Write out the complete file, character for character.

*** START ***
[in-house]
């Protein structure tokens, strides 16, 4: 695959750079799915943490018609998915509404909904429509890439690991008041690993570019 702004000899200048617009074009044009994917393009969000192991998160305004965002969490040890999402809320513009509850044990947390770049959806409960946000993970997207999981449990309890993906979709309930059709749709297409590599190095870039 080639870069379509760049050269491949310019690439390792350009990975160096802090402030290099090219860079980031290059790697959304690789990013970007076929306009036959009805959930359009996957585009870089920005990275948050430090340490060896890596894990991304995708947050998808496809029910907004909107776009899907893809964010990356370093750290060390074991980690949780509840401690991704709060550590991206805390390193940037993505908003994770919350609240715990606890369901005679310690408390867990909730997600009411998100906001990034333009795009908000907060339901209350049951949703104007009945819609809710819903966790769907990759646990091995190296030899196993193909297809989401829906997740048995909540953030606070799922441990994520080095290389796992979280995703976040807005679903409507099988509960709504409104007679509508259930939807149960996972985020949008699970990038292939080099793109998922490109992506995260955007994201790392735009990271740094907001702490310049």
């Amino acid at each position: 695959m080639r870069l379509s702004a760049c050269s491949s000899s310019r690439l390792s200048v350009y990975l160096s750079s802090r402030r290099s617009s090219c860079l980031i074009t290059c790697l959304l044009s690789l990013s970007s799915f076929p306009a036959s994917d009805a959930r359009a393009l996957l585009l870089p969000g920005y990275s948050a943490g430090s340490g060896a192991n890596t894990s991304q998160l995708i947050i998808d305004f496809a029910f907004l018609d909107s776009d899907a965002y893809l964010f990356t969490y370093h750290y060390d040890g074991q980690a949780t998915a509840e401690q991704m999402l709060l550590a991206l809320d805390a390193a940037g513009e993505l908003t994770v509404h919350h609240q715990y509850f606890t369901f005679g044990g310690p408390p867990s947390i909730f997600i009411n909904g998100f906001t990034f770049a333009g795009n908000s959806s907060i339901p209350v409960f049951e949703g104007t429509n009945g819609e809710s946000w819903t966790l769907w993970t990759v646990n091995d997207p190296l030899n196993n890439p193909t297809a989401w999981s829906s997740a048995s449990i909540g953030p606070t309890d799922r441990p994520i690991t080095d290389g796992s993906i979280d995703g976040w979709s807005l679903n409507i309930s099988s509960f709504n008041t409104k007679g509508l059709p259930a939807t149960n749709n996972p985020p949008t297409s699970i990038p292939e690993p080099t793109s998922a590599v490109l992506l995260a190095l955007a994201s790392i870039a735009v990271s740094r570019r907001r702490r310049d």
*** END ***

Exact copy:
[in-house]
């Protein structure tokens, strides 16, 4: 695959750079799915943490018609998915509404909904429509890439690991008041690993570019 702004000899200048617009074009044009994917393009969000192991998160305004965002969490040890999402809320513009509850044990947390770049959806409960946000993970997207999981449990309890993906979709309930059709749709297409590599190095870039 080639870069379509760049050269491949310019690439390792350009990975160096802090402030290099090219860079980031290059790697959304690789990013970007076929306009036959009805959930359009996957585009870089920005990275948050430090340490060896890596894990991304995708947050998808496809029910907004909107776009899907893809964010990356370093750290060390074991980690949780509840401690991704709060550590991206805390390193940037993505908003994770919350609240715990606890369901005679310690408390867990909730997600009411998100906001990034333009795009908000907060339901209350049951949703104007009945819609809710819903966790769907990759646990091995190296030899196993193909297809989401829906997740048995909540953030606070799922441990994520080095290389796992979280995703976040807005679903409507099988509960709504409104007679509508259930939807149960996972985020949008699970990038292939080099793109998922490109992506995260955007994201790392735009990271740094907001702490310049």
């Amino acid at each position: 695959m080639r870069l379509s702004a760049c050269s491949s000899s310019r690439l390792s200048v350009y990975l160096s750079s802090r402030r290099s617009s090219c860079l980031i074009t290059c790697l959304l044009s690789l990013s970007s799915f076929p306009a036959s994917d009805a959930r359009a393009l996957l585009l870089p969000g920005y990275s948050a943490g430090s340490g060896a192991n890596t894990s991304q998160l995708i947050i998808d305004f496809a029910f907004l018609d909107s776009d899907a965002y893809l964010f990356t969490y370093h750290y060390d040890g074991q980690a949780t998915a509840e401690q991704m999402l709060l550590a991206l809320d805390a390193a940037g513009e993505l908003t994770v509404h919350h609240q715990y509850f606890t369901f005679g044990g310690p408390p867990s947390i909730f997600i009411n909904g998100f906001t990034f770049a333009g795009n908000s959806s907060i339901p209350v409960f049951e949703g104007t429509n009945g819609e809710s946000w819903t966790l769907w993970t990759v646990n091995d997207p190296l030899n196993n890439p193909t297809a989401w999981s829906s997740a048995s449990i909540g953030p606070t309890d799922r441990p994520i690991t080095d290389g796992s993906i979280d995703g976040w979709s807005l679903n409507i309930s099988s509960f709504n008041t409104k007679g509508l059709p259930a939807t149960n749709n996972p985020p949008t297409s699970i990038p292939e690993p080099t793109s998922a590599v490109l992506l995260a190095l955007a994201s790392i870039a735009v990271s740094r570019r907001r702490r310049d």